Since we have for the purposes of this appeal assumed that this does in fact impose only a license fee, the only remaining question is whether such a graduated fee system meets constitutional standards. While it is true that the State has broad discretion in classification in the exercise of its power of regulation, it is also a rule of law that in order to be valid all persons or things within a particular class or similarly situated must be affected alike. Fort Worth & D.C. Ry. Co. v. Welch, 183 S.W.2d 730 (Tex.Civ.App.-Amarillo, 1944, writ refused). The appellant's contention that the present system of fee licensing is unreasonable is well taken. The $10.00 per *552 machine classification apparently rests on the theory that it takes "x" amount of regulation by the State, per machine, to properly supervise the coin-operated machine industry. Such a theory obviously fails when viewed in light of the arbitrarily-imposed minimum and maximum fees. The act, in effect, indicates that the regulation of a licensee with one machine is no more difficult than the regulation of someone with five machines, and that the supervision of 50,000 machines can be as easily accomplished as that of 300. Such a differentiation bears absolutely no reasonable relation to the purposes to be accomplished by the act, and there is no substantial basis for the discrimination imposed against the "one-horse" operator or in favor of the very large operator. See Dodgen v. Depuglio, 146 Tex. 538, 209 S.W.2d 588 (1948). The Legislature has exceeded its power here, in establishing a classification system without a substantial basis for the same, and one which is unreasonable, arbitrary and capricious.[4] Wood v. Wood, 159 Tex. 350, 320 S.W.2d 807 (1959); see also, Reed v. City of Waco, 223 S.W.2d 247 (Tex. Civ.App.-Waco, 1949, writ refused).

We hereby hold that Sec. 16 of Art. 13.17 is invalid, unconstitutional and inoperative.[5] Appellant's requested relief is granted; the judgment is reversed and the prosecution ordered dismissed.

ROBERTS, Judge.

DOUGLAS, Judge (dissenting).

This is an appeal from a conviction for engaging in a business of operating a coin operated music machine without a license. Punishment was assessed by the court at a $500 fine.

Appellant was convicted of causing a coin operated machine (jukebox) to be placed in Howard's Drive Inn in Houston under an agreement by which he was to receive fifty percent of the gross receipts of the machine as compensation. It was established that neither appellant nor his company, the Taylor Sales Company, had a valid general business or import license issued by the Texas Vending Commission (now the Texas Amusement Machine Commission).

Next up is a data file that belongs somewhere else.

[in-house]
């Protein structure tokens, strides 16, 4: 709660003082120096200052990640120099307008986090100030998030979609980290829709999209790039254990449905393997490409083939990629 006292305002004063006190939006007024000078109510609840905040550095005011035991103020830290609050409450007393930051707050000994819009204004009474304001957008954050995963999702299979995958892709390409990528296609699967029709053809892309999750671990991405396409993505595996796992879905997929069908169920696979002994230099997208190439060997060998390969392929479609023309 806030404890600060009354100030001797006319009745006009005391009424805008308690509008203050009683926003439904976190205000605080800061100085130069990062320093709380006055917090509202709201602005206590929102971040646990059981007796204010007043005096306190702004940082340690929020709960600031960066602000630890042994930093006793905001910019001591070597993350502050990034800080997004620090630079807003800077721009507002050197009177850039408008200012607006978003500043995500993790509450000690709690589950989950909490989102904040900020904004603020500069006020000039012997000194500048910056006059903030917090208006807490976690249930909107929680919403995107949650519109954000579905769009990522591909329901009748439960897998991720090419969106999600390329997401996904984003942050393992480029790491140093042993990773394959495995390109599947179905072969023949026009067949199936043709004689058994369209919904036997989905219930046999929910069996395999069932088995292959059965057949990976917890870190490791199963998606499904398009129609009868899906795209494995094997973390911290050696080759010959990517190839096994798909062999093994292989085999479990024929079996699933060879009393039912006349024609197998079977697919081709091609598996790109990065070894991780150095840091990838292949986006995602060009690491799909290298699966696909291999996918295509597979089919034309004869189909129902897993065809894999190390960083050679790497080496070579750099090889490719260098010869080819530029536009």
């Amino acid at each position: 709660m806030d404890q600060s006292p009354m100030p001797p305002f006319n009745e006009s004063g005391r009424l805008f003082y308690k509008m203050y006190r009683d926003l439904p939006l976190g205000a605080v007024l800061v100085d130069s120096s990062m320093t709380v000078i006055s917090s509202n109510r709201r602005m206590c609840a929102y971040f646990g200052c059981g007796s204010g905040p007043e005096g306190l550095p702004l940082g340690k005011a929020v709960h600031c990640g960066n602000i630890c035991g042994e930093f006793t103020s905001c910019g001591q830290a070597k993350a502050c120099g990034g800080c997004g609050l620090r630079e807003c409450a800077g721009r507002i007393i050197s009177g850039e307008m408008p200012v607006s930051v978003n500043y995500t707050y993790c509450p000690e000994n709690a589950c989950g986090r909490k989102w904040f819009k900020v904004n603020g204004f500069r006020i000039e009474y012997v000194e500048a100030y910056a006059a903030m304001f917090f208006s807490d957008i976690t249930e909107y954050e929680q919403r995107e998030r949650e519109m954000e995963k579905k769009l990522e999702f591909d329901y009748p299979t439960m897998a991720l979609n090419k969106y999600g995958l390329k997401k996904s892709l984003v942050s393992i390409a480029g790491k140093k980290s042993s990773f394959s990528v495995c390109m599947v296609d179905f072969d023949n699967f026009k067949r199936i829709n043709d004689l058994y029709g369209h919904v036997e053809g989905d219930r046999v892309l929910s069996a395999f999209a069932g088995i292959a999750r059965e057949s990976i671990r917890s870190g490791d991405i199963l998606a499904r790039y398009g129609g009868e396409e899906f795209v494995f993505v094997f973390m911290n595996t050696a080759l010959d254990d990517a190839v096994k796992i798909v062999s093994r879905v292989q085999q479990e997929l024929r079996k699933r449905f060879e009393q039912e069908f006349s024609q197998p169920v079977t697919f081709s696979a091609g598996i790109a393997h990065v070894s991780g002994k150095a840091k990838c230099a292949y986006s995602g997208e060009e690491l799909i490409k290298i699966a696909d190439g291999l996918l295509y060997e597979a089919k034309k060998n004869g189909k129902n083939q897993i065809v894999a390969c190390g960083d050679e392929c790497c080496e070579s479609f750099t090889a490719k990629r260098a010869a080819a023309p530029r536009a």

Appellant challenges the constitutionality of Article 13.17, Title 122A-Taxation-General, V.A.T.C.S., under which he was convicted. Section 16(1) of the statute reads as follows:

"The annual license fee for either an import or a general business license shall be based on the number of music and the number of skill and pleasure, coin-operated machines in which each licensee shall have any interest as set forth in Section 8 of this article; and said annual fee shall be Ten Dollars ($10.00) for each such coin-operated machine, but in no event shall such fee be less than Fifty Dollars ($50.00) nor more that Three Thousand Dollars ($3,000.00). This fee shall be in addition to the tax levied by Article 13.02."

Appellant contends that the fee imposed under this Article is, in fact, an occupation tax which violates the requirements of Article 8, Section 2 of the Texas Constitution *553 which requires that "all occupational taxes shall be equal and uniform upon the same class of subjects." In the alternative, he contends that such fee, if a license fee, violates the equal rights and privileges provisions of Article 1, Section 3 of the Constitution.

The distinction between regulatory and tax statutes is stated in 36 Tex.Jur.2d, Licenses, Section 29, page 620:

"The principle of distinction between regulatory and tax statutes is grounded on raising of revenues. Accordingly, when the primary purpose of a statute prescribing fees is the raising of revenues, the fees are in fact occupation taxes, regardless of how designated. On the other hand, if the primary purpose is regulation, the fees levied are license fees and not taxes."

In Hurt v. Cooper, 130 Tex. 433, 110 S.W.2d 896 (1937), cert. granted, 113 S.W.2d 929 (Tex.Civ.App. Dallas, 1938), no writ, the Supreme Court of Texas held certain fees termed "license fees" levied under the Chain Store Tax Act to be primarily occupation taxes. Among the factors considered by the Court in arriving at its decision were the following: (1) that the act imposed two separate levies, (2) that the act itself declared that the State was badly in need of revenue, and (3) that the amounts levied appeared to be far in excess of regulatory needs.

The challenged provision of the statute presently before us bears little resemblance to that of the Chain Store Tax Act. The rate to be applied to determine the license fee is a uniform $10 per machine, although both minimum and maximum fees are provided for. Section 16(1) specifically provides that the fee "shall be in addition to the tax levied by Article 13.02," which itself provides for "an annual occupation tax of $15.00." Section 1 declares the purpose of this to be as follows:

". . . to provide comprehensive regulation of music and skill or pleasure coin-operated machines and businesses dealing in these machines, and to prevent persons in these businesses from having certain concurrent financial interests in, or unauthorized financial dealings with, certain alcoholic beverage businesses."

Finally, Thompson v. Calvert, 489 S.W.2d 95 (Tex.Sup.Ct., 1972), traced the history of the challenged statute, noting: